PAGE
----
The internet generation is stunningly disloyal. Brands mean very little to us and we switch online services without a second thought. We take a look at five websites that, once upon a time, we simply couldn't live without, but now are either no longer with us, or have perhaps seen better days.
Hotmail was the first web-based email service and, perhaps surprisingly, is still the best, if total number of users is any measure: It has 364 million users, according to internet market researchers comScore. It pushes Yahoo Mail into second place, and third in the ranking of webmail providers is Google's Gmail.
Nowadays Hotmail is known as Windows Live Hotmail, and has been owned by Microsoft for nearly 14 years. Microsoft tried to lose the Hotmail name in 2005 during one of its many brand juggling exercises, but decided against it when users pointed out that they felt reassured by the name.
I was once a Hotmail user. My old account is probably still there somewhere, although I've long forgotten the log-in details. I wasn't alone. Anybody who was smart and tech-savvy in the late 90s and early 00s realised that web-based email was massively more convenient than using an email client.
Now it's different. My own prejudices come to the fore whenever I receive a message from a Hotmail address: I feel I'm dealing with somebody who knows something about computers, but perhaps not a lot. If they knew more, my twisted logic tells me, they wouldn't be using Hotmail. Instead, they'd be using Gmail, like the rest of us cool kids. But at least they're not stupid enough to use the email address provided by their ISP, which makes as much sense as accepting free samples from a drug dealer.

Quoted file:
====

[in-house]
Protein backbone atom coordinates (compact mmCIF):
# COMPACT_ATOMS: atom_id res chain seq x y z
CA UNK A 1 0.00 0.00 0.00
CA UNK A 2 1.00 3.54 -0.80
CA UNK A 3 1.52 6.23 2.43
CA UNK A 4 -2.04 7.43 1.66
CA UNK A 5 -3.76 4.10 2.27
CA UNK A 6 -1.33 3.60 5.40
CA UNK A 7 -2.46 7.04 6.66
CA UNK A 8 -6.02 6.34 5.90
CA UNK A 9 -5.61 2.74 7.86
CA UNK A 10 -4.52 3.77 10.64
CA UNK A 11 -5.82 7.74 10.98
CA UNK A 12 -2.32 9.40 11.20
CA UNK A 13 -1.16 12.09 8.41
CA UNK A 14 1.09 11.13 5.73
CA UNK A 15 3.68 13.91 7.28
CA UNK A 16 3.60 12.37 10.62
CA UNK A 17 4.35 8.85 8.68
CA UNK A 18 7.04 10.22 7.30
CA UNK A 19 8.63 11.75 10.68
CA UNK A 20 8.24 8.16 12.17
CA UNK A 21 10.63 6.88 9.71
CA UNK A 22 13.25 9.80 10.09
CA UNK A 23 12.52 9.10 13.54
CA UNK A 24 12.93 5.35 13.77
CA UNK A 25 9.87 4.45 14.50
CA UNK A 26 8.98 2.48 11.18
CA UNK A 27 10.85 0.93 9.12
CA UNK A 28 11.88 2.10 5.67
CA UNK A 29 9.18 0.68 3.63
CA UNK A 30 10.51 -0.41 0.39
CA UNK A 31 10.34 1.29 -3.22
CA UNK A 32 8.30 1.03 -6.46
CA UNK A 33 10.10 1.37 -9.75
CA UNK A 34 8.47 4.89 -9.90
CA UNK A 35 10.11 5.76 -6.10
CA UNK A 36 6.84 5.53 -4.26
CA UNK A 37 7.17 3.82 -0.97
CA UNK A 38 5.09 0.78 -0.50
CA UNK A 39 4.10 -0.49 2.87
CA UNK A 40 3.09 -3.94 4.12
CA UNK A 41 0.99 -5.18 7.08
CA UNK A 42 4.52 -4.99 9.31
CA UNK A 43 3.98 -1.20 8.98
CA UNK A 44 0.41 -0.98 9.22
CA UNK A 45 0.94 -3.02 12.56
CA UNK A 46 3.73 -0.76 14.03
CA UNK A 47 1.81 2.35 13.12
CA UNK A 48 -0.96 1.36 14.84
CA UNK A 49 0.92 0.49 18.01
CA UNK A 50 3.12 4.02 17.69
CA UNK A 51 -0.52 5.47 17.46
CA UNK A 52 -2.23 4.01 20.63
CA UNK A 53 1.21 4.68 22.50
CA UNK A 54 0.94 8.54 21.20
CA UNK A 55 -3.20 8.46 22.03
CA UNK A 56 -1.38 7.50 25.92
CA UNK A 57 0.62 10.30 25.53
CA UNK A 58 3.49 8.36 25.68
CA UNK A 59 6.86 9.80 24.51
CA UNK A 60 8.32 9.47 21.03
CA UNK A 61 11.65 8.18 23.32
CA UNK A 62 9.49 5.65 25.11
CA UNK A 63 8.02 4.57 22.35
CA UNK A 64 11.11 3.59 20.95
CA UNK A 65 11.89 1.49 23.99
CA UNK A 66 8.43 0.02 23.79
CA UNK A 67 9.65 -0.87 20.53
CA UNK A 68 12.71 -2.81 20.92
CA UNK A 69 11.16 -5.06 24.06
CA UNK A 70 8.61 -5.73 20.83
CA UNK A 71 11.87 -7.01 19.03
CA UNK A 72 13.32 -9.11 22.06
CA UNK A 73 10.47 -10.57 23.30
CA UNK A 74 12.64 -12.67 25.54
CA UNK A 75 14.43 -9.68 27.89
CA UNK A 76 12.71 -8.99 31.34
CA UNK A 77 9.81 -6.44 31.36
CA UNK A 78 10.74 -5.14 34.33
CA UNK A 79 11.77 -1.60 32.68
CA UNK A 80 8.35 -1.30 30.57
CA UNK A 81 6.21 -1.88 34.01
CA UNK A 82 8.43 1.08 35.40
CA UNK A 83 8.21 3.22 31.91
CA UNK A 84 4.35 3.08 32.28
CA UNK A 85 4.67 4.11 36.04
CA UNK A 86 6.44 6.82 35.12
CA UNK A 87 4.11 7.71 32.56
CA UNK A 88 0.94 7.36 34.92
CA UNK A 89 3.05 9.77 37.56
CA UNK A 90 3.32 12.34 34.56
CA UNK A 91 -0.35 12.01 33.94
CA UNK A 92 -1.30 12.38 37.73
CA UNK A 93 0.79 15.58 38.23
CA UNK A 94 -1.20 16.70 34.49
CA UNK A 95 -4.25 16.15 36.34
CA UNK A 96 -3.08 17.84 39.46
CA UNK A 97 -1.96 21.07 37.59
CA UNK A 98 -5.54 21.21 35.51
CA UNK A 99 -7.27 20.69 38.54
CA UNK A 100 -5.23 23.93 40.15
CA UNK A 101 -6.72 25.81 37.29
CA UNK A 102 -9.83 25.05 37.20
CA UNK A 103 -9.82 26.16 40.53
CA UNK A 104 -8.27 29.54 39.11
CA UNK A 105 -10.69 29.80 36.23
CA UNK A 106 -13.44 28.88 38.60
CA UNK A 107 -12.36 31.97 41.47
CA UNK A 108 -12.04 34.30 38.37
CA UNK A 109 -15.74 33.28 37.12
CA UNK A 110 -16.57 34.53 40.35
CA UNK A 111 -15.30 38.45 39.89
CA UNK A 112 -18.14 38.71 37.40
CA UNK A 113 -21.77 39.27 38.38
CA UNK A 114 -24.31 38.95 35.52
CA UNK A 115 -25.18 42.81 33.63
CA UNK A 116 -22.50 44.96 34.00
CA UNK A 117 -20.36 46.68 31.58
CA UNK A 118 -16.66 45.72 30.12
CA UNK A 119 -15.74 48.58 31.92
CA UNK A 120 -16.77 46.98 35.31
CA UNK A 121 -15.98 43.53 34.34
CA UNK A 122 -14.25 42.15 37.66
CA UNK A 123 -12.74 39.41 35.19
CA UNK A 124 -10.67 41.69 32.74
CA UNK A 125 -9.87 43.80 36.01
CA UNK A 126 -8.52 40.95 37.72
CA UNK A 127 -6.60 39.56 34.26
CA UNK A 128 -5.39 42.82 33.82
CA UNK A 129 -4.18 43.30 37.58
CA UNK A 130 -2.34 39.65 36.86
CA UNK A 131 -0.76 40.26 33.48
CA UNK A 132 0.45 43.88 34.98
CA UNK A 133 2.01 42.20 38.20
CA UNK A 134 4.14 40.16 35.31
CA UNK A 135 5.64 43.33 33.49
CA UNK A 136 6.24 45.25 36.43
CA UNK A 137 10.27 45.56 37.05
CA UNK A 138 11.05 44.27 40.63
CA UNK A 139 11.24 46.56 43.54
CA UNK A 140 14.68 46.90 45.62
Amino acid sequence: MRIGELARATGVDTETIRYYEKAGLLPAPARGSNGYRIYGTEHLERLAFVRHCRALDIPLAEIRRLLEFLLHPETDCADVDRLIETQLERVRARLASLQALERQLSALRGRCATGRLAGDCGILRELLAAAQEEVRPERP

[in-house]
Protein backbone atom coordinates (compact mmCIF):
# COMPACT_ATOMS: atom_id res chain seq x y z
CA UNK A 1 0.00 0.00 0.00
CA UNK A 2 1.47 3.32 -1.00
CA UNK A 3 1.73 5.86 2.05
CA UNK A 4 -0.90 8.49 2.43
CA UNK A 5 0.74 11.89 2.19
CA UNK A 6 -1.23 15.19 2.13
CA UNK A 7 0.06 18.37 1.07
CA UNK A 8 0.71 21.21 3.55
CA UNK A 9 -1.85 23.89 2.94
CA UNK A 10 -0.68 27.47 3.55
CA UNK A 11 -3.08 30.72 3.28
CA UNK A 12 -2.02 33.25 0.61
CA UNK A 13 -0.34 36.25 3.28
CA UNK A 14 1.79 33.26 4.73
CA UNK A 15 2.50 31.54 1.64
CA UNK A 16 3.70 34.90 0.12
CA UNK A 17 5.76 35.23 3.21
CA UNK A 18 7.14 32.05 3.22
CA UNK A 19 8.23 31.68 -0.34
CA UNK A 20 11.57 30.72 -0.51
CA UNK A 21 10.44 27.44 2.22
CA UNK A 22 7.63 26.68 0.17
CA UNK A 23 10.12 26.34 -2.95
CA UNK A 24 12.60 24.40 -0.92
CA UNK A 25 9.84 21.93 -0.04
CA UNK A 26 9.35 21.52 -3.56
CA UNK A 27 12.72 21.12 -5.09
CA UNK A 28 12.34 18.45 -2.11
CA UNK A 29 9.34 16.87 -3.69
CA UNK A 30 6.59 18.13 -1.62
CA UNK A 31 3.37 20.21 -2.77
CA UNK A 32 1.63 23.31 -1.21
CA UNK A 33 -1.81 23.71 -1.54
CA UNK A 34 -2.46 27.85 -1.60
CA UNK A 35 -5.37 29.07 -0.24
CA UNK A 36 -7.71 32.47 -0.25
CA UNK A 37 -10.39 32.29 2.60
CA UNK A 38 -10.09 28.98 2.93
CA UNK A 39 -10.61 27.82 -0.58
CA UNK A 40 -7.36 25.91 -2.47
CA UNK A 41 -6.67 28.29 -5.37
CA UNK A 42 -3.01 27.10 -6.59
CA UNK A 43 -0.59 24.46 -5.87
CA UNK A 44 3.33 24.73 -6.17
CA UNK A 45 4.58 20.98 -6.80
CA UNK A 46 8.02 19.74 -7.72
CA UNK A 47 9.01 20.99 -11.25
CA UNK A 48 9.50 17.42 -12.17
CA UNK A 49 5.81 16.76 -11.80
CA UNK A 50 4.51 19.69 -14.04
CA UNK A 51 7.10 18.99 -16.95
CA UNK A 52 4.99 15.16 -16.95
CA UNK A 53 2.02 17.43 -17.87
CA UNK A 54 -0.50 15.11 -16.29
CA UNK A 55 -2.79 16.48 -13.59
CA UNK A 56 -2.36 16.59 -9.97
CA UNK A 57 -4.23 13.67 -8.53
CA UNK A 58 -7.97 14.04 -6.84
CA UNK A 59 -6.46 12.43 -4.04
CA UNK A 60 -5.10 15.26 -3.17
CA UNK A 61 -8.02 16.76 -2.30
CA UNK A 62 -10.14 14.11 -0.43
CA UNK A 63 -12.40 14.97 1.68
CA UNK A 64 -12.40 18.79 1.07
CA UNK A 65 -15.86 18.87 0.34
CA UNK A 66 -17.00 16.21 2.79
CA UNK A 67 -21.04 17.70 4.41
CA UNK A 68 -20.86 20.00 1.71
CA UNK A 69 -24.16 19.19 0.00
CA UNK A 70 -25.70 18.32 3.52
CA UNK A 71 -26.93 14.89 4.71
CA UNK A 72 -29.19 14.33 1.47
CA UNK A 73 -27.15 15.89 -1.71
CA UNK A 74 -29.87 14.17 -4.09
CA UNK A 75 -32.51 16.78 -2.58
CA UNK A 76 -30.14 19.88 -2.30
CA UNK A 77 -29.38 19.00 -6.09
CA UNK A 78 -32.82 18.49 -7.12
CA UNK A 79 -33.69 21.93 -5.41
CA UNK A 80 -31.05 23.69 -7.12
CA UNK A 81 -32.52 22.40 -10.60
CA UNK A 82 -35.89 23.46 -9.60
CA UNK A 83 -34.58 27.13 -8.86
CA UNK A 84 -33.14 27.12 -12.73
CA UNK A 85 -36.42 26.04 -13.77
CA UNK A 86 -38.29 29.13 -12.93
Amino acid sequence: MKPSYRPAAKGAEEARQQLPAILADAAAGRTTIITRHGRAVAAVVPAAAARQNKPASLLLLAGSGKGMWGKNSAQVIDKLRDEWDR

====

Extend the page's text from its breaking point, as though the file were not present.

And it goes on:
I'm always left wondering why anybody would want to use Hotmail. The ads are intrusive and annoying. It took until June for them to finally remove the annoying tagline ads that were added to every single email sent through the service. The interface is clunky and slow, and the whole shebang is tied into Windows Live (previously known as MSN/Passport), Microsoft's also-ran attempt to keep-up with Google. Unsurprisingly, this is rather biased towards those who use Windows computers. At one point Linux users were locked out of Hotmail and were only allowed read-only access.
Hotmail's failing was that, once upon a time, it was pioneering and clever, but then fell into a period of stagnation. It took the launch of Gmail to provide a kick up the derrière so that significant improvements were made. But by that point it was too late. Hotmail was having to catch up.
I don't know about you but I'm always left with a sour taste in the mouth when a service I use improves only when its competitors force it to do so. That doesn't seem the right way to treat customers.
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